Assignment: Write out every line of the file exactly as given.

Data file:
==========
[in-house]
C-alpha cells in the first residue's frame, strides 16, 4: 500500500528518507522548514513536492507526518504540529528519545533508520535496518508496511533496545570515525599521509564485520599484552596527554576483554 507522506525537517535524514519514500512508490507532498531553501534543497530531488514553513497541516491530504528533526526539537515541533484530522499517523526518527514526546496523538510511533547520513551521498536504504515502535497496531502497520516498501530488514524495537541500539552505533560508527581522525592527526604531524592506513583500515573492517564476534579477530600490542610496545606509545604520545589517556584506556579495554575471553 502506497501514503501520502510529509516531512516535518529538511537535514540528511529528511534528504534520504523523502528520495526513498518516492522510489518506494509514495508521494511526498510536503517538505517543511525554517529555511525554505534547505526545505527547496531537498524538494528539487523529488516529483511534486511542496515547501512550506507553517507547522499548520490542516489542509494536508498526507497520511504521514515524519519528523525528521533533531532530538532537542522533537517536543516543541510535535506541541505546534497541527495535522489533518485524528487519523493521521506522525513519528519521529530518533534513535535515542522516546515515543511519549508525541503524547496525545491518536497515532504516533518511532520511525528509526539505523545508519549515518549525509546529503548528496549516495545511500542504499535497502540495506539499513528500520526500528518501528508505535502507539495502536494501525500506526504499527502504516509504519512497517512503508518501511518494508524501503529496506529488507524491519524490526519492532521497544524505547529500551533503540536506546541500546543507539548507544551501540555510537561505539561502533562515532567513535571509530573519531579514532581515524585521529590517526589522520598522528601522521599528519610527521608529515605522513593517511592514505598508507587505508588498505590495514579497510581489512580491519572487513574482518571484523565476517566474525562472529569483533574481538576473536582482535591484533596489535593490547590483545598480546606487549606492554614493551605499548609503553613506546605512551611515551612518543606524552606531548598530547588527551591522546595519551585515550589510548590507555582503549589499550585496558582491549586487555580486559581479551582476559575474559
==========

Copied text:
[in-house]
C-alpha cells in the first residue's frame, strides 16, 4: 500500500528518507522548514513536492507526518504540529528519545533508520535496518508496511533496545570515525599521509564485520599484552596527554576483554 507522506525537517535524514519514500512508490507532498531553501534543497530531488514553513497541516491530504528533526526539537515541533484530522499517523526518527514526546496523538510511533547520513551521498536504504515502535497496531502497520516498501530488514524495537541500539552505533560508527581522525592527526604531524592506513583500515573492517564476534579477530600490542610496545606509545604520545589517556584506556579495554575471553 502506497501514503501520502510529509516531512516535518529538511537535514540528511529528511534528504534520504523523502528520495526513498518516492522510489518506494509514495508521494511526498510536503517538505517543511525554517529555511525554505534547505526545505527547496531537498524538494528539487523529488516529483511534486511542496515547501512550506507553517507547522499548520490542516489542509494536508498526507497520511504521514515524519519528523525528521533533531532530538532537542522533537517536543516543541510535535506541541505546534497541527495535522489533518485524528487519523493521521506522525513519528519521529530518533534513535535515542522516546515515543511519549508525541503524547496525545491518536497515532504516533518511532520511525528509526539505523545508519549515518549525509546529503548528496549516495545511500542504499535497502540495506539499513528500520526500528518501528508505535502507539495502536494501525500506526504499527502504516509504519512497517512503508518501511518494508524501503529496506529488507524491519524490526519492532521497544524505547529500551533503540536506546541500546543507539548507544551501540555510537561505539561502533562515532567513535571509530573519531579514532581515524585521529590517526589522520598522528601522521599528519610527521608529515605522513593517511592514505598508507587505508588498505590495514579497510581489512580491519572487513574482518571484523565476517566474525562472529569483533574481538576473536582482535591484533596489535593490547590483545598480546606487549606492554614493551605499548609503553613506546605512551611515551612518543606524552606531548598530547588527551591522546595519551585515550589510548590507555582503549589499550585496558582491549586487555580486559581479551582476559575474559